LOPF then non-linear power flow with SciGRID

This Jupyter Notebook is also available to download at: http://www.pypsa.org/examples/scigrid-lopf-then-pf.ipynb and can be viewed as an HTML page at: http://pypsa.org/examples/scigrid-lopf-then-pf.html.

In this example, the dispatch of generators is optimised using the linear OPF, then a non-linear power flow is run on the resulting dispatch.

The data files for this example are in the examples folder of the github repository: https://github.com/PyPSA/PyPSA.

Data sources

The data is generated in a separate notebook at http://www.pypsa.org/examples/add_load_gen_trafos_to_scigrid.ipynb.

Grid: based on SciGRID Version 0.2 which is based on OpenStreetMap.

Load size and location: based on Landkreise (NUTS 3) GDP and population.

Load time series: from ENTSO-E hourly data, scaled up uniformly by factor 1.12 (a simplification of the methodology in Schumacher, Hirth (2015)).

Conventional power plant capacities and locations: BNetzA list.

Wind and solar capacities and locations: EEG Stammdaten, based on http://www.energymap.info/download.html, which represents capacities at the end of 2014. Units without PLZ are removed.

Wind and solar time series: REatlas, Andresen et al, "Validation of Danish wind time series from a new global renewable energy atlas for energy system analysis," Energy 93 (2015) 1074 - 1088.


All times in the dataset are UTC.

Where SciGRID nodes have been split into 220kV and 380kV substations, all load and generation is attached to the 220kV substation.


This dataset is ONLY intended to demonstrate the capabilities of PyPSA and is NOT (yet) accurate enough to be used for research purposes.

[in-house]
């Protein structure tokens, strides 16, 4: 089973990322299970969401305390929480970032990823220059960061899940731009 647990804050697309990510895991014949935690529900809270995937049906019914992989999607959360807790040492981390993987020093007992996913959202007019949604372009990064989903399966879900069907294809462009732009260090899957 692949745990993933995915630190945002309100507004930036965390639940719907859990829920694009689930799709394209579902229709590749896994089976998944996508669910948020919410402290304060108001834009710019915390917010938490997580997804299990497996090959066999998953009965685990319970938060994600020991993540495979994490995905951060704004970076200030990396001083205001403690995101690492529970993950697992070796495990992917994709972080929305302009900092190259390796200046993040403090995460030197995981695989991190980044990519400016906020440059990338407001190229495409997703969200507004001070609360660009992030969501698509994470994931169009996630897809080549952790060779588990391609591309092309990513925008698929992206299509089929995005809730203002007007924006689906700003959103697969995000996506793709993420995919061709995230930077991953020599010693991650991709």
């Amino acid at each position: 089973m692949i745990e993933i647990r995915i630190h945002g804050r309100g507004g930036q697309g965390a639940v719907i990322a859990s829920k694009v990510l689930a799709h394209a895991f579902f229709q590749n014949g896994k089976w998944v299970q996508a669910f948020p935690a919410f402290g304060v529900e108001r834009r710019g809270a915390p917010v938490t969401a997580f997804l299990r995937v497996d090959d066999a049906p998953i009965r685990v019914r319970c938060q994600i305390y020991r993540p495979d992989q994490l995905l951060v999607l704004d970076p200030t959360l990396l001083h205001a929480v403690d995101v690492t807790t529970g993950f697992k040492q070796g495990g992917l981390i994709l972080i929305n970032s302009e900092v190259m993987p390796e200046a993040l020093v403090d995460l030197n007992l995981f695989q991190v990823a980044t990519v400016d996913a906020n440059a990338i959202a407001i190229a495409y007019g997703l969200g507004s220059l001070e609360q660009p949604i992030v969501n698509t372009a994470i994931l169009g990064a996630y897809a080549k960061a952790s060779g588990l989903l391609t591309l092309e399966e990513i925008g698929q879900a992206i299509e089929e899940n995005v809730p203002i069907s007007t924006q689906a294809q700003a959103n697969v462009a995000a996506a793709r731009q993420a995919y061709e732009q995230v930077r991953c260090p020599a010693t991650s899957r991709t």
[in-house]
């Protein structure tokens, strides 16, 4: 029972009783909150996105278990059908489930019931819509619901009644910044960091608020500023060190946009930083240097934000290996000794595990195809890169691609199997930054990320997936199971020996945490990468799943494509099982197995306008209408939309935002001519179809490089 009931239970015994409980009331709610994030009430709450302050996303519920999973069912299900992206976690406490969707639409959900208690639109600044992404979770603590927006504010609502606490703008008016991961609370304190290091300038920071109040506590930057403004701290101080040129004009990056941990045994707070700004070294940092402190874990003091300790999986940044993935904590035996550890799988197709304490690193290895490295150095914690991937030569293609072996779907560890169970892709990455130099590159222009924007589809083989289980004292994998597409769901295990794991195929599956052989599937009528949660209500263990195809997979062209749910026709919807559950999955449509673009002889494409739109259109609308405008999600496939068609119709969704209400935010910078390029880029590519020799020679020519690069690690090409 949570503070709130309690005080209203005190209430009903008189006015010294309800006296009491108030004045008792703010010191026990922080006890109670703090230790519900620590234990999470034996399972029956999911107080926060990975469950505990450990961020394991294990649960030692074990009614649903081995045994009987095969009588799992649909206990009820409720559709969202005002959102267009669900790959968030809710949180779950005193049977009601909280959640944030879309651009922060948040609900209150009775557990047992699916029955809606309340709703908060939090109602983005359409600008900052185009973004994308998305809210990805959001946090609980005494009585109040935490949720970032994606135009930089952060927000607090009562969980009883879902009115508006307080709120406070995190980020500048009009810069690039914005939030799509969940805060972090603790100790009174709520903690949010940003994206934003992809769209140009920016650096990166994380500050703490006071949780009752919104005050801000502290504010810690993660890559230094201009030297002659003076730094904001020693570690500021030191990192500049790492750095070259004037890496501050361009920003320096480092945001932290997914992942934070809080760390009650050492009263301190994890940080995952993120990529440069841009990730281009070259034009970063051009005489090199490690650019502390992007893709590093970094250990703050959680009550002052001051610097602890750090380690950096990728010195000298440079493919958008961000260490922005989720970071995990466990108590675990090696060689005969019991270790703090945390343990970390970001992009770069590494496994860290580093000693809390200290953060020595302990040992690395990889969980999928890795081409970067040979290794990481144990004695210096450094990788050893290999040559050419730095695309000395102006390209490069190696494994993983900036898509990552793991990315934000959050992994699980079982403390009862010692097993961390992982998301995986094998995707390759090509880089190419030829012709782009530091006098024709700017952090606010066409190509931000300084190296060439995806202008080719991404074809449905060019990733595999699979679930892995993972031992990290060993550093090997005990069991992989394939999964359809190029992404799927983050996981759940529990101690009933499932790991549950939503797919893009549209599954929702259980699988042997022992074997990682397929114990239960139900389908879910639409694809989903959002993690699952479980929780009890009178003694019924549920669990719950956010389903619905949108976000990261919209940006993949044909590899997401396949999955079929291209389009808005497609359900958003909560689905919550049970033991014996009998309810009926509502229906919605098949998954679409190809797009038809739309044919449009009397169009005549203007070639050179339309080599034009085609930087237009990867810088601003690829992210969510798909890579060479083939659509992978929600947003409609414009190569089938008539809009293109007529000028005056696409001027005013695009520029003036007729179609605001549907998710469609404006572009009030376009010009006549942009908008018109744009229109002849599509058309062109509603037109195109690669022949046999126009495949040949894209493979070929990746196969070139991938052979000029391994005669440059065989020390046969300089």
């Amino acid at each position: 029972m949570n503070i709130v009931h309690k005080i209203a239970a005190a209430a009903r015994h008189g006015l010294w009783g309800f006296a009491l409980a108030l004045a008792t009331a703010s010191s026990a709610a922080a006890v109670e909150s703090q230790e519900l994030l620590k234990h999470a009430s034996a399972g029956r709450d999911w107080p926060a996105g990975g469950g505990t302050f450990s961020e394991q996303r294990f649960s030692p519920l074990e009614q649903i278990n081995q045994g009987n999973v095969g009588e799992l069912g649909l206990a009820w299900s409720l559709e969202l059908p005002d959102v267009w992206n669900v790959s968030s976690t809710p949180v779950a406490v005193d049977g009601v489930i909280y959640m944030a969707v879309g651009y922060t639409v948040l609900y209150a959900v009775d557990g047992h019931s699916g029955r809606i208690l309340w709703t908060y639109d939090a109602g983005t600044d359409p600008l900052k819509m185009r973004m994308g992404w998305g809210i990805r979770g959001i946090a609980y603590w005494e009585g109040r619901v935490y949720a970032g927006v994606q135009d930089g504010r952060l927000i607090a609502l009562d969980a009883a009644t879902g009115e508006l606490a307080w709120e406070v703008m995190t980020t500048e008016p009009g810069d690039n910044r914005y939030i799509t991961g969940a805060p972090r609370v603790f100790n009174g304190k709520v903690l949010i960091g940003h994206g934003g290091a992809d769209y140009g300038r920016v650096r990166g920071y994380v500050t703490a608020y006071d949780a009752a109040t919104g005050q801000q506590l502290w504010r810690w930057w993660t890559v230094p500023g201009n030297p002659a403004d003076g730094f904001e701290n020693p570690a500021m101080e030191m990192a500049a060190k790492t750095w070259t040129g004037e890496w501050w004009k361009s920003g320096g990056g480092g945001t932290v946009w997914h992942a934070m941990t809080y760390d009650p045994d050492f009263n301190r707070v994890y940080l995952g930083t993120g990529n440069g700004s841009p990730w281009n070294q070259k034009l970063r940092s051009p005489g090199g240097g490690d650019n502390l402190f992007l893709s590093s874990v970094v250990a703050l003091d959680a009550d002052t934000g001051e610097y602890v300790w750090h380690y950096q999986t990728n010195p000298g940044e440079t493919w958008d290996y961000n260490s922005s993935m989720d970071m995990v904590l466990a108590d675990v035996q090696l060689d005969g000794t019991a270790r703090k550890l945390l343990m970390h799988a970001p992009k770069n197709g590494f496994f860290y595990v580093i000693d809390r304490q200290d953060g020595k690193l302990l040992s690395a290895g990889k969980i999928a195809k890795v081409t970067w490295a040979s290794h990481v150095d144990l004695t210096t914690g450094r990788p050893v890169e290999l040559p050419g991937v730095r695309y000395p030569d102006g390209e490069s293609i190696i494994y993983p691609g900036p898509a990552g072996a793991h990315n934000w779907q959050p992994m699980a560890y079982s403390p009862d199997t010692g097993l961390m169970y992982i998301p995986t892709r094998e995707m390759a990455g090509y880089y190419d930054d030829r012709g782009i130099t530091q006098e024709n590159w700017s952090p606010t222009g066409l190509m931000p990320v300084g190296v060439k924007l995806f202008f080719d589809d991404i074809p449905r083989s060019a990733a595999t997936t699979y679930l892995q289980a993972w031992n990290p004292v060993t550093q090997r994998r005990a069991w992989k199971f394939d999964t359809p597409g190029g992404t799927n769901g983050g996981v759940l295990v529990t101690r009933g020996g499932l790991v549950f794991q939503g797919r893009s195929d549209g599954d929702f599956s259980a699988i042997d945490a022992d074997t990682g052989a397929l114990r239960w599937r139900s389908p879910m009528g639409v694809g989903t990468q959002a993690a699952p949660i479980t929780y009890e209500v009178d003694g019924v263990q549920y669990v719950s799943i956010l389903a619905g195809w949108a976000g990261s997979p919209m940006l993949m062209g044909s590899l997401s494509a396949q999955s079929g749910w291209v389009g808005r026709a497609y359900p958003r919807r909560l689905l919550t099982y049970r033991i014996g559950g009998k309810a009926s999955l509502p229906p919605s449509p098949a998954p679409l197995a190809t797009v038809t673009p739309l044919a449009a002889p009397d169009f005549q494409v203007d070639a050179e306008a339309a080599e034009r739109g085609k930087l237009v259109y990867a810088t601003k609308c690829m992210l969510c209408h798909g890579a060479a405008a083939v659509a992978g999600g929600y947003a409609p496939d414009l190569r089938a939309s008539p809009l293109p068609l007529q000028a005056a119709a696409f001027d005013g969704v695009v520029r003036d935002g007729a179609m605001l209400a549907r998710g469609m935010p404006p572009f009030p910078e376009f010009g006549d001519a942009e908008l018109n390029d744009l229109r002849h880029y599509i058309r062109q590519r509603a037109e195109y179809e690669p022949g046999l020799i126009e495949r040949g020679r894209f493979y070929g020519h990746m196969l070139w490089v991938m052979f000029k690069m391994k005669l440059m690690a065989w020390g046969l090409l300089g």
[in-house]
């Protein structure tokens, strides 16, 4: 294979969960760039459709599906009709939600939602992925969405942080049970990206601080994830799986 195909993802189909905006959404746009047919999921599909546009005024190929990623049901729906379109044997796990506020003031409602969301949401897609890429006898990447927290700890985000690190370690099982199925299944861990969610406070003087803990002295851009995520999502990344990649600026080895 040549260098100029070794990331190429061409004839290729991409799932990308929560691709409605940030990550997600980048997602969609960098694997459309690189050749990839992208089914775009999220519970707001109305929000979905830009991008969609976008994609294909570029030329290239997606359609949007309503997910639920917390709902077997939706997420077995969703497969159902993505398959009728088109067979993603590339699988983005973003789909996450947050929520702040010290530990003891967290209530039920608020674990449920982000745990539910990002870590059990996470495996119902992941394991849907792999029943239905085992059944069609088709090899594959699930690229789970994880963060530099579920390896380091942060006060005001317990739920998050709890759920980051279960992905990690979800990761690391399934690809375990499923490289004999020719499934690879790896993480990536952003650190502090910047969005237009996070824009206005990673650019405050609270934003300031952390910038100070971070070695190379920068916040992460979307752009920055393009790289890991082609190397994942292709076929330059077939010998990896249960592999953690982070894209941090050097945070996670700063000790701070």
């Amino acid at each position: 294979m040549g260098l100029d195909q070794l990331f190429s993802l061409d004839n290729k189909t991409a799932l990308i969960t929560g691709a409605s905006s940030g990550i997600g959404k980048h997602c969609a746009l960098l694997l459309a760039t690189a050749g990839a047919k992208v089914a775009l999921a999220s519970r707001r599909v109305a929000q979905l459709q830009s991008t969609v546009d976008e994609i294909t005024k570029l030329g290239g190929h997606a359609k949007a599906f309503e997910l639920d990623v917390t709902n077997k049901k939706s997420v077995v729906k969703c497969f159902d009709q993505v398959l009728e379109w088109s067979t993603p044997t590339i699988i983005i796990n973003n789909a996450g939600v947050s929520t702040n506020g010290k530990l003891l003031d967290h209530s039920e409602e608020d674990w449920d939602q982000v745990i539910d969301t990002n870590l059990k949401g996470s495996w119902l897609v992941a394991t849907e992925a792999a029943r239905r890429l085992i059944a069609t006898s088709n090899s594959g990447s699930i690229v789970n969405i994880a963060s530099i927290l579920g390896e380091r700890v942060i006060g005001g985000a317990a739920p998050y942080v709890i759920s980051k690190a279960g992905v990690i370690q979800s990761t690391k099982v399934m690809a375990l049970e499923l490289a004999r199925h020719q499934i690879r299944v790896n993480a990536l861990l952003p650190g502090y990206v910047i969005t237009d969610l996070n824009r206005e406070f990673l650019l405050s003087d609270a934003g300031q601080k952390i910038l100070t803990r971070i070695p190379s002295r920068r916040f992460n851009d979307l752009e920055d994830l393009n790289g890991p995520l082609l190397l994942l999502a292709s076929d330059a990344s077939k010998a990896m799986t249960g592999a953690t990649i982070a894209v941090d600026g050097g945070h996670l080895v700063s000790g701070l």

Known problems include:

i) Rough approximations have been made for missing grid data, e.g. 220kV-380kV transformers and connections between close sub-stations missing from OSM.

ii) There appears to be some unexpected congestion in parts of the network, which may mean for example that the load attachment method (by Voronoi cell overlap with Landkreise) isn't working, particularly in regions with a high density of substations.

iii) Attaching power plants to the nearest high voltage substation may not reflect reality.

iv) There is no proper n-1 security in the calculations - this can either be simulated with a blanket e.g. 70% reduction in thermal limits (as done here) or a proper security constrained OPF (see e.g. http://www.pypsa.org/examples/scigrid-sclopf.ipynb).

v) The borders and neighbouring countries are not represented.

vi) Hydroelectric power stations are not modelled accurately.

viii) The marginal costs are illustrative, not accurate.

ix) Only the first day of 2011 is in the github dataset, which is not representative. The full year of 2011 can be downloaded at http://www.pypsa.org/examples/scigrid-with-load-gen-trafos-2011.zip.

x) The ENTSO-E total load for Germany may not be scaled correctly; it is scaled up uniformly by factor 1.12 (a simplification of the methodology in Schumacher, Hirth (2015), which suggests monthly factors).

xi) Biomass from the EEG Stammdaten are not read in at the moment.

xii) Power plant start up costs, ramping limits/costs, minimum loading rates are not considered.

In [1]:
#make the code as Python 3 compatible as possible
from __future__ import print_function, division, absolute_import

import pypsa

import numpy as np

import pandas as pd

import os

import plotly.offline as pltly

import cufflinks as cf